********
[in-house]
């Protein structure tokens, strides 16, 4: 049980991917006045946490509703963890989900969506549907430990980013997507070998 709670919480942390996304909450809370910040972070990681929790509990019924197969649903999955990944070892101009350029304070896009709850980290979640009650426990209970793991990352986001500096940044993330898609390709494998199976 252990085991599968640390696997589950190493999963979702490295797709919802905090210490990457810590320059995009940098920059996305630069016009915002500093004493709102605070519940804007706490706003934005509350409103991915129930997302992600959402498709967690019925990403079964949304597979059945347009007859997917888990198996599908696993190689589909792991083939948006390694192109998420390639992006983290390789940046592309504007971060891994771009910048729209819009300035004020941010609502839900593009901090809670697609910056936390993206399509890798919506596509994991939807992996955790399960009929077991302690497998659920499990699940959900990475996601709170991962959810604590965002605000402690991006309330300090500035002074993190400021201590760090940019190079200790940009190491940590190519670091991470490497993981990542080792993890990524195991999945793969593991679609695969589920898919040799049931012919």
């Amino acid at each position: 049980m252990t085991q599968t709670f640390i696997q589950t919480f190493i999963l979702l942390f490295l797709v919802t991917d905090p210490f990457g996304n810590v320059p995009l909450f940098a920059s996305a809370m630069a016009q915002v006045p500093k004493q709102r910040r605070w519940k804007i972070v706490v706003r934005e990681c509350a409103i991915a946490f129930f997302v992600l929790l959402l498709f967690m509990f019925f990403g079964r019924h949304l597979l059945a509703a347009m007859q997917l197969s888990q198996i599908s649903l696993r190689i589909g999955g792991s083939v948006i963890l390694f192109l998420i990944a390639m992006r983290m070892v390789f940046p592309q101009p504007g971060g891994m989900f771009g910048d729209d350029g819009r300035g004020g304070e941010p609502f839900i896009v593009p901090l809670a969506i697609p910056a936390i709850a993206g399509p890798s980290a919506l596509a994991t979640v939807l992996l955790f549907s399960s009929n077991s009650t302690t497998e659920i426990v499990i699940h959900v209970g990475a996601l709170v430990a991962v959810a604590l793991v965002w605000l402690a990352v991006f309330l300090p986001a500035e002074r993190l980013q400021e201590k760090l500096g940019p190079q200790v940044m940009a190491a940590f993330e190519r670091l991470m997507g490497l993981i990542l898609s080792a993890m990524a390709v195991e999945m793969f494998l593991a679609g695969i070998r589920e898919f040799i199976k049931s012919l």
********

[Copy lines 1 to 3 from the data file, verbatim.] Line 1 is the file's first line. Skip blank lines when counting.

[in-house]
């Protein structure tokens, strides 16, 4: 049980991917006045946490509703963890989900969506549907430990980013997507070998 709670919480942390996304909450809370910040972070990681929790509990019924197969649903999955990944070892101009350029304070896009709850980290979640009650426990209970793991990352986001500096940044993330898609390709494998199976 252990085991599968640390696997589950190493999963979702490295797709919802905090210490990457810590320059995009940098920059996305630069016009915002500093004493709102605070519940804007706490706003934005509350409103991915129930997302992600959402498709967690019925990403079964949304597979059945347009007859997917888990198996599908696993190689589909792991083939948006390694192109998420390639992006983290390789940046592309504007971060891994771009910048729209819009300035004020941010609502839900593009901090809670697609910056936390993206399509890798919506596509994991939807992996955790399960009929077991302690497998659920499990699940959900990475996601709170991962959810604590965002605000402690991006309330300090500035002074993190400021201590760090940019190079200790940009190491940590190519670091991470490497993981990542080792993890990524195991999945793969593991679609695969589920898919040799049931012919």
């Amino acid at each position: 049980m252990t085991q599968t709670f640390i696997q589950t919480f190493i999963l979702l942390f490295l797709v919802t991917d905090p210490f990457g996304n810590v320059p995009l909450f940098a920059s996305a809370m630069a016009q915002v006045p500093k004493q709102r910040r605070w519940k804007i972070v706490v706003r934005e990681c509350a409103i991915a946490f129930f997302v992600l929790l959402l498709f967690m509990f019925f990403g079964r019924h949304l597979l059945a509703a347009m007859q997917l197969s888990q198996i599908s649903l696993r190689i589909g999955g792991s083939v948006i963890l390694f192109l998420i990944a390639m992006r983290m070892v390789f940046p592309q101009p504007g971060g891994m989900f771009g910048d729209d350029g819009r300035g004020g304070e941010p609502f839900i896009v593009p901090l809670a969506i697609p910056a936390i709850a993206g399509p890798s980290a919506l596509a994991t979640v939807l992996l955790f549907s399960s009929n077991s009650t302690t497998e659920i426990v499990i699940h959900v209970g990475a996601l709170v430990a991962v959810a604590l793991v965002w605000l402690a990352v991006f309330l300090p986001a500035e002074r993190l980013q400021e201590k760090l500096g940019p190079q200790v940044m940009a190491a940590f993330e190519r670091l991470m997507g490497l993981i990542l898609s080792a993890m990524a390709v195991e999945m793969f494998l593991a679609g695969i070998r589920e898919f040799i199976k049931s012919l």